In re John Doe A/K/A “Trooper” (Opinion)Annotate this Case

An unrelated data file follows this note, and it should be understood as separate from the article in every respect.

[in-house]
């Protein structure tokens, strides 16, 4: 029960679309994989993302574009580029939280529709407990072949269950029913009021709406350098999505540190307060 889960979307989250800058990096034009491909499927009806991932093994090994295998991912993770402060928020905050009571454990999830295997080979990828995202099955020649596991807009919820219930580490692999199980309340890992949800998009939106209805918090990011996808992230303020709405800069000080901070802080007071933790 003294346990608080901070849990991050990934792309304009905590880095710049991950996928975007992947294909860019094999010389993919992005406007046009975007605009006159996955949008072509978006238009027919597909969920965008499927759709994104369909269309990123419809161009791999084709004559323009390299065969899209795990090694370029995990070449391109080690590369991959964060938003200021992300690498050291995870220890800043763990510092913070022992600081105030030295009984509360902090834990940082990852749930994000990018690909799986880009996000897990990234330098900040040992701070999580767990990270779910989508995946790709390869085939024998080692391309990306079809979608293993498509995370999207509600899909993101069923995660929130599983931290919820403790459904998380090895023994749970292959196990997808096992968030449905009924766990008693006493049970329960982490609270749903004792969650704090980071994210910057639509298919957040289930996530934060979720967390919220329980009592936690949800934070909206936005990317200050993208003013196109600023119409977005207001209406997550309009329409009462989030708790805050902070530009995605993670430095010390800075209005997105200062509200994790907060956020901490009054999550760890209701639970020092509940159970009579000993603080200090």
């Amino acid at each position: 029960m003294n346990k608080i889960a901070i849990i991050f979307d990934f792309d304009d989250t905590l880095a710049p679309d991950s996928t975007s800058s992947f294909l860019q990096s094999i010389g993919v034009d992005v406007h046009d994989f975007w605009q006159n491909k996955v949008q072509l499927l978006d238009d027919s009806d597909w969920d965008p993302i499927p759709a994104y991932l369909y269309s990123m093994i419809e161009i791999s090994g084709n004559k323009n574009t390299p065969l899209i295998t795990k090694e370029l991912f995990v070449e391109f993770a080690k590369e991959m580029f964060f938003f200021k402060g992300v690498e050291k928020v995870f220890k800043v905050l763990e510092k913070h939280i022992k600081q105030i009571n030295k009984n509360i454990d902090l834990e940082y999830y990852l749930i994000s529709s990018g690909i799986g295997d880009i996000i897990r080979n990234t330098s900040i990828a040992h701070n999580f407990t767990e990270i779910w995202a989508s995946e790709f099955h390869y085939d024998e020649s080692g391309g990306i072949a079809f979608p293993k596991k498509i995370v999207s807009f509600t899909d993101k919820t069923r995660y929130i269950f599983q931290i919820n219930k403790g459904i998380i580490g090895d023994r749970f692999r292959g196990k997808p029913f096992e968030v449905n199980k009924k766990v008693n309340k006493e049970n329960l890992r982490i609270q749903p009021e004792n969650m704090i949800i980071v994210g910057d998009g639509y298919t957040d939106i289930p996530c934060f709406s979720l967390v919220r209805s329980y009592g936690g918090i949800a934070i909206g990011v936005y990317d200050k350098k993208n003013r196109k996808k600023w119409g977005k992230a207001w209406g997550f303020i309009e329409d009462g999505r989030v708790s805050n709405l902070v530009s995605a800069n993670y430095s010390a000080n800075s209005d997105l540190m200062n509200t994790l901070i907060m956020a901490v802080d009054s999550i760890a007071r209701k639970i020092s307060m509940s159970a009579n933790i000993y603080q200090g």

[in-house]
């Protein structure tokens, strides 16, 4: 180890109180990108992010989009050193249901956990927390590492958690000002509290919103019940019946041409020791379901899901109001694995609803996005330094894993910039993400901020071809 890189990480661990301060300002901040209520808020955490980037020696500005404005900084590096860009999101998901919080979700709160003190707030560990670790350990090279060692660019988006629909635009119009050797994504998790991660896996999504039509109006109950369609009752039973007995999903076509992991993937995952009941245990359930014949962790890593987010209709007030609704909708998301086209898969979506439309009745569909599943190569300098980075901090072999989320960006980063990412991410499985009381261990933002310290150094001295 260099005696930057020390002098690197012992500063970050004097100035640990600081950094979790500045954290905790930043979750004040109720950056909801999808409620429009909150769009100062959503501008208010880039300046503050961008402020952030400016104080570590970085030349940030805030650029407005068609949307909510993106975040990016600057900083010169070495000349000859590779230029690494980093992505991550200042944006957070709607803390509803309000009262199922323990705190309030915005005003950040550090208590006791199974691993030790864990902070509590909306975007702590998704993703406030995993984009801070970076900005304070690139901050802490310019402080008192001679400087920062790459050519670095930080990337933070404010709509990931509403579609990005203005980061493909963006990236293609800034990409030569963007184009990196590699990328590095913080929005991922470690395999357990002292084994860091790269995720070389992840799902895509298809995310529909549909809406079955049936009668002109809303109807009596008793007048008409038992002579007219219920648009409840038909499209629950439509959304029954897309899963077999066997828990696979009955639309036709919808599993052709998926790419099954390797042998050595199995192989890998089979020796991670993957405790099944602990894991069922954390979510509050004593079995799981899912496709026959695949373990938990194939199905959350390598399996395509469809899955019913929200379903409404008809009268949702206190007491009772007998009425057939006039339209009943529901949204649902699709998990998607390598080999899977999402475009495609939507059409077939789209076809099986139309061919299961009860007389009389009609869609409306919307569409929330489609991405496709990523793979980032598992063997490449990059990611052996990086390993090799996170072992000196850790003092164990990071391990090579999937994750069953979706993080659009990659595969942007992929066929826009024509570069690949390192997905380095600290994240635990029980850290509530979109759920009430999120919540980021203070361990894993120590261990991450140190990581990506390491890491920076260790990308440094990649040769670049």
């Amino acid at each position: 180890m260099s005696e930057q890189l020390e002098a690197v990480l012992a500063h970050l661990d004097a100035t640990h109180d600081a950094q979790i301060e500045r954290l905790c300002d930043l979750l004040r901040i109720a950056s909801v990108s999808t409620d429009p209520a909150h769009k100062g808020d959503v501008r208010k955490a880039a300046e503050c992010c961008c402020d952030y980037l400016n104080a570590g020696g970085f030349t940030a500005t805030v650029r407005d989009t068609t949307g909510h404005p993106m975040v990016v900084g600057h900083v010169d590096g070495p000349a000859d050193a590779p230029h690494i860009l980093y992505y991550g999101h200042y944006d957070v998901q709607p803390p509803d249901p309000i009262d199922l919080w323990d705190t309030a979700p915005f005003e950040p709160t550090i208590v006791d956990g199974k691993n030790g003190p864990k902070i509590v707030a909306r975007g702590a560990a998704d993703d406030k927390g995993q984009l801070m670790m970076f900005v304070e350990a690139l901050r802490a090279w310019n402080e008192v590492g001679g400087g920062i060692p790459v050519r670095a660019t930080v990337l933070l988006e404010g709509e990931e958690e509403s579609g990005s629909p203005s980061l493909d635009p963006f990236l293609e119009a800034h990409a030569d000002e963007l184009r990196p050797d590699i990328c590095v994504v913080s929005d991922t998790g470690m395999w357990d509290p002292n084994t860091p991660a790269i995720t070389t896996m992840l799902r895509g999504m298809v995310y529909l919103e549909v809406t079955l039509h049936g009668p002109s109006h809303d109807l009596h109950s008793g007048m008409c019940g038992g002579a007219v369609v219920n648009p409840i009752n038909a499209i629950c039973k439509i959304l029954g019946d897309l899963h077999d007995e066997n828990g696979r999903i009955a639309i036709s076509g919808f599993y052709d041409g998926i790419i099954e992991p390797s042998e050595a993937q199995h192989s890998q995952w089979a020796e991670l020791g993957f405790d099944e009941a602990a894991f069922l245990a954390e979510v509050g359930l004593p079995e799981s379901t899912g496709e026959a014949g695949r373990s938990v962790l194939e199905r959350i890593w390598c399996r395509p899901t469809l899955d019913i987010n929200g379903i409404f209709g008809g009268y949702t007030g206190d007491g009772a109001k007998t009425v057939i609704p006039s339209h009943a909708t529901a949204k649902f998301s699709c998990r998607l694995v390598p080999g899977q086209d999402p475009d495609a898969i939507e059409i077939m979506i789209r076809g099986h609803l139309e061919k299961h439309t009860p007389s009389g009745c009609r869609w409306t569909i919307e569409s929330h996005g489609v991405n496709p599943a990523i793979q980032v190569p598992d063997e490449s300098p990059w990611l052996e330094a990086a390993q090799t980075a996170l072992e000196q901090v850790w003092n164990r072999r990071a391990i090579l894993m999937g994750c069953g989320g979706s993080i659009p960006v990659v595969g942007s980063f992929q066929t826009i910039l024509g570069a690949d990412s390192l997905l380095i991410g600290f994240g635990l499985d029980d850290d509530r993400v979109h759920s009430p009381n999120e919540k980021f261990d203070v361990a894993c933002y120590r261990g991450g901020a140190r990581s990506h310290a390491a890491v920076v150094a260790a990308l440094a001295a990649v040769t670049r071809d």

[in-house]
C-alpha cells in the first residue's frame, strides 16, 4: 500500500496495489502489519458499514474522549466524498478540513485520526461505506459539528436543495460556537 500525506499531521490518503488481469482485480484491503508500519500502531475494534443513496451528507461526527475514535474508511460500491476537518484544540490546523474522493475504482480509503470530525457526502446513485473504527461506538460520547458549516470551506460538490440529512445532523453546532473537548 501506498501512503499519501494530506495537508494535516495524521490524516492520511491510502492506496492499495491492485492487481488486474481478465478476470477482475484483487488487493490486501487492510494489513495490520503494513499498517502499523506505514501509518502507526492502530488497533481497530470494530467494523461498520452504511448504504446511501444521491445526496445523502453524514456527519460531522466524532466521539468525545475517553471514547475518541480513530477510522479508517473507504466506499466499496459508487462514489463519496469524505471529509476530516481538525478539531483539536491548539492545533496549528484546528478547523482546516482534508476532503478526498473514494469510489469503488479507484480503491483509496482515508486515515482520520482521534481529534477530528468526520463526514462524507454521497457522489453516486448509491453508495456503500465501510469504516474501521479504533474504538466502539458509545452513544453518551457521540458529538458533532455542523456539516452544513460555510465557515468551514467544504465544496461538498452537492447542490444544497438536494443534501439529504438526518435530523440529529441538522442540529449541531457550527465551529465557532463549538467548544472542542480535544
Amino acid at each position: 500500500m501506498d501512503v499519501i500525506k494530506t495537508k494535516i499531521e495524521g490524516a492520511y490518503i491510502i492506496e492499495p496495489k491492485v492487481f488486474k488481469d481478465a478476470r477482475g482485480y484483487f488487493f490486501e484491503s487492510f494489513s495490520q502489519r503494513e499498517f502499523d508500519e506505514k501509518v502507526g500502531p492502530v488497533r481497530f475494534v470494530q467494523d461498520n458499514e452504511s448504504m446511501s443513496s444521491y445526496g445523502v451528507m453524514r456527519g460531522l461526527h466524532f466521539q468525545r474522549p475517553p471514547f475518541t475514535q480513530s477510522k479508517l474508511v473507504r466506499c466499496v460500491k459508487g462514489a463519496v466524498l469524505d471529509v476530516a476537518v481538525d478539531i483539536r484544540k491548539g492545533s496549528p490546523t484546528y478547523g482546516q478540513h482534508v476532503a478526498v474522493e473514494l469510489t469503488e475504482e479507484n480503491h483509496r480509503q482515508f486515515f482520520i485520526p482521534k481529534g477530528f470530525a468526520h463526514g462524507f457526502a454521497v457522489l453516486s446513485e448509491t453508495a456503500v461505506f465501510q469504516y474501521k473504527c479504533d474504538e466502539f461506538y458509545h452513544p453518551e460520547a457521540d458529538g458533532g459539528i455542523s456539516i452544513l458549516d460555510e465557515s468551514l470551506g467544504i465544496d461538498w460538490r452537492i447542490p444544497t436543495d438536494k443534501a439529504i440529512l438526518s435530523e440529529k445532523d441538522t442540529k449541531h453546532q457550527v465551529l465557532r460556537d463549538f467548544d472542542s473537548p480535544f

Tex. R. Civ. P. 202 allows a “proper court” to authorize a deposition to investigate a potential claim before it is filed. In this case, “the Trooper,” an anonymous blogger, launched an online attack on The Reynolds & Reynolds Co. and its chairman (collectively, Reynolds). To discover the Trooper’s identity, Reynolds filed a Rule 202 petition in the Harris County district court seeking to depose Google, Inc., which hosts the blog, and requesting that Google disclose the contact information of the owner of the blog website. Reynolds stated that it anticipated the institution of litigation against the Trooper. The Trooper opposed Reynolds’ petition, arguing that because he did not have minimal contacts with Texas sufficient for a Texas court to exercise personal jurisdiction over him, there was no “proper court” under Rule 202 to order a deposition to investigate a suit in which he may be a defendant. The trial court ordered that Google be deposed. The Supreme Court conditionally granted the Trooper’s petition for writ of mandamus and directed the trial court to vacate its order, holding that the trial court’s order exceeded its authority under Rule 202 because a “proper court” must have personal jurisdiction over the potential defendant.